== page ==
The Constitutional Revolution of 1906 launched Iran as a pioneer in a broad-based movement to establish democratic rule in the non-Western world. In a book that provides essential context for understanding modern Iran, Fakhreddin Azimi traces a century of struggle for the establishment of representative government.
The promise of constitutional rule was cut short in the 1920s with the rise of the Pahlavi dynasty. Reza Shah, whose despotic rule Azimi deftly captures, maintained the façade of a constitutional monarch but greeted any challenge with an iron fist: “I will eliminate you,” he routinely barked at his officials. In 1941, fearful of losing control of the oil-rich region, the Allies forced Reza Shah to abdicate but allowed Mohammad Reza to succeed his father. Though promising to abide by the constitution, the new Shah missed no opportunity to undermine it.
The Anglo-American–backed coup of 1953, which ousted reformist premier Mohammed Mosaddeq, dealt a blow to the constitutionalists. The Shah’s repressive policies and subservience to the United States radicalized both secular and religious opponents, leading to the revolution of 1979. Azimi argues that we have fundamentally misunderstood this event by characterizing it as an “Islamic” revolution when it was in reality the expression of a long-repressed desire for popular sovereignty. This explains why the clerical rulers have failed to counter the growing public conviction that the Islamic Republic, too, is impervious to political reform—and why the democratic impulse that began with the Constitutional Revolution continues to be a potent and resilient force.
|Publisher:||Harvard University Press|
|Sold by:||Barnes & Noble|
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About the Author
Fakhreddin Azimi is Professor of History at the University of Connecticut.
Most Helpful Customer Reviews
I just finished reading Azimi's book cover-to-cover! I was forcibly struck by the forthrightness and its daredevil audacity in both style and substance. Seldom have I seen such a vast sum of hard facts packed in concise easy-to-follow parcels.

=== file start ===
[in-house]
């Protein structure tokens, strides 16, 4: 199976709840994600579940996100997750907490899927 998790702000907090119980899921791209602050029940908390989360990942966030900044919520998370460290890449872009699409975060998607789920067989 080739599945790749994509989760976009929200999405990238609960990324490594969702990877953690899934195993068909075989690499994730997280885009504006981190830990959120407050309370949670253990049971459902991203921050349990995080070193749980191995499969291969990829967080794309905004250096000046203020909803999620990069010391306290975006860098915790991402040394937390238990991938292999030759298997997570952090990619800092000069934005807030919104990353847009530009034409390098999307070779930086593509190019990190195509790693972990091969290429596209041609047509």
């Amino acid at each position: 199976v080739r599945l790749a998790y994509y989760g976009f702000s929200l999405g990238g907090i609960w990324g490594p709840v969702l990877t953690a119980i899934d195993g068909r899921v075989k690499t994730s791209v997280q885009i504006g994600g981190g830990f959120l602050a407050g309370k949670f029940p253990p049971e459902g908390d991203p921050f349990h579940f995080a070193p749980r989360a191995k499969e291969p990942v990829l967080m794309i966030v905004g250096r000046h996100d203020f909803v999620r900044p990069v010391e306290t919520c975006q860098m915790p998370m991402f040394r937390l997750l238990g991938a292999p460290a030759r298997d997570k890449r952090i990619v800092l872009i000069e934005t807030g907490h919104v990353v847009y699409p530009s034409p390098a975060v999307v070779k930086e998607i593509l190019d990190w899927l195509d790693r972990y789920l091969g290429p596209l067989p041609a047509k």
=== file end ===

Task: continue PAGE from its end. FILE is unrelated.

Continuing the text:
The book carries you effortlessly through a century of upheavals as if on a magic carpet. Yet, it is an undeniable documentary in condemnation of the "Great Men of Power," foreign and domestic, tragically in denial and betrayal of the very principles they purportedly espouse--freedom, democracy, free enterprise and all! Above all though it's the harbinger of the simple truth that these noble aspirations and struggles, although kept in check for some time, may not perish.
Nothing seems to have escaped Azimi's reticle in his account and analysis of the contemporary Iranian politics. You'll experience several "aha's" on each page and by the time you're finished reading the book you'll find yourself nodding "amen!" If none happens though, I assure you by the time you're done you'll have vastly improved your vocabulary! Azimi has an arsenal of bullet-sharp words at his disposal and he keeps them well-oiled and shiny. When he uses them he hits the bull's eye with a marksman's precision saving the reader pages of explanations. Without this knack the book could have amounted to thousands of pages.
Azimi's book is a precious gift to Iranians and those interested in the Iranian recent history. I know my mind could not possibly go back to its original dimensions after having read it. I expect The Quest for Democracy in Iran to soon be translated into major languages. It is a text for those at the helm.